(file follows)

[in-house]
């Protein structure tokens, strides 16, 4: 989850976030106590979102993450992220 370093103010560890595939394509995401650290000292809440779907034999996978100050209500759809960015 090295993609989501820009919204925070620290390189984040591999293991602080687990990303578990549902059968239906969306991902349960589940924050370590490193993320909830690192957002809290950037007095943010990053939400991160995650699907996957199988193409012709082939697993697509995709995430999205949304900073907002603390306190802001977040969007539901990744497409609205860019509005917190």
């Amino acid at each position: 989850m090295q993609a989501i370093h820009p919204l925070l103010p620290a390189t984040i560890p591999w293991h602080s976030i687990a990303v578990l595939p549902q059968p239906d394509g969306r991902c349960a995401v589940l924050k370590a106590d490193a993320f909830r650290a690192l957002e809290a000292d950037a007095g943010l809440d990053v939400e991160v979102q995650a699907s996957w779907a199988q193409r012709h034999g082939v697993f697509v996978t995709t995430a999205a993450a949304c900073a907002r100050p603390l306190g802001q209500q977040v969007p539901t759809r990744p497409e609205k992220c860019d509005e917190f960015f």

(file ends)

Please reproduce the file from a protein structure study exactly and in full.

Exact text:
[in-house]
């Protein structure tokens, strides 16, 4: 989850976030106590979102993450992220 370093103010560890595939394509995401650290000292809440779907034999996978100050209500759809960015 090295993609989501820009919204925070620290390189984040591999293991602080687990990303578990549902059968239906969306991902349960589940924050370590490193993320909830690192957002809290950037007095943010990053939400991160995650699907996957199988193409012709082939697993697509995709995430999205949304900073907002603390306190802001977040969007539901990744497409609205860019509005917190």
């Amino acid at each position: 989850m090295q993609a989501i370093h820009p919204l925070l103010p620290a390189t984040i560890p591999w293991h602080s976030i687990a990303v578990l595939p549902q059968p239906d394509g969306r991902c349960a995401v589940l924050k370590a106590d490193a993320f909830r650290a690192l957002e809290a000292d950037a007095g943010l809440d990053v939400e991160v979102q995650a699907s996957w779907a199988q193409r012709h034999g082939v697993f697509v996978t995709t995430a999205a993450a949304c900073a907002r100050p603390l306190g802001q209500q977040v969007p539901t759809r990744p497409e609205k992220c860019d509005e917190f960015f």